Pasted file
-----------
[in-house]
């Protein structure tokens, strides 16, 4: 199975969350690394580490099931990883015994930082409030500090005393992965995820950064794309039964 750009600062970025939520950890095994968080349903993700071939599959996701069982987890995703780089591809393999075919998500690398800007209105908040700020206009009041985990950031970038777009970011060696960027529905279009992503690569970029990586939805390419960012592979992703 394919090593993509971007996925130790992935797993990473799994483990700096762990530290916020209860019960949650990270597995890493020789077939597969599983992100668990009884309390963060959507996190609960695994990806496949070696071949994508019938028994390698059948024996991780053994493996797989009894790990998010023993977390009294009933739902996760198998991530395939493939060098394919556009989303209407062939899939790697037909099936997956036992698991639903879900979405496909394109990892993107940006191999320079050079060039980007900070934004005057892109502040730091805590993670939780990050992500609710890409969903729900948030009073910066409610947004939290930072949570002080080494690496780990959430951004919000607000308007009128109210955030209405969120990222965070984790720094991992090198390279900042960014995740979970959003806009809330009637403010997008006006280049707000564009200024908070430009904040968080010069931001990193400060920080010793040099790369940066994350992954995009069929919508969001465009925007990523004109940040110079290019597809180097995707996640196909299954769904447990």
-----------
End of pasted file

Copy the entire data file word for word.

[in-house]
């Protein structure tokens, strides 16, 4: 199975969350690394580490099931990883015994930082409030500090005393992965995820950064794309039964 750009600062970025939520950890095994968080349903993700071939599959996701069982987890995703780089591809393999075919998500690398800007209105908040700020206009009041985990950031970038777009970011060696960027529905279009992503690569970029990586939805390419960012592979992703 394919090593993509971007996925130790992935797993990473799994483990700096762990530290916020209860019960949650990270597995890493020789077939597969599983992100668990009884309390963060959507996190609960695994990806496949070696071949994508019938028994390698059948024996991780053994493996797989009894790990998010023993977390009294009933739902996760198998991530395939493939060098394919556009989303209407062939899939790697037909099936997956036992698991639903879900979405496909394109990892993107940006191999320079050079060039980007900070934004005057892109502040730091805590993670939780990050992500609710890409969903729900948030009073910066409610947004939290930072949570002080080494690496780990959430951004919000607000308007009128109210955030209405969120990222965070984790720094991992090198390279900042960014995740979970959003806009809330009637403010997008006006280049707000564009200024908070430009904040968080010069931001990193400060920080010793040099790369940066994350992954995009069929919508969001465009925007990523004109940040110079290019597809180097995707996640196909299954769904447990």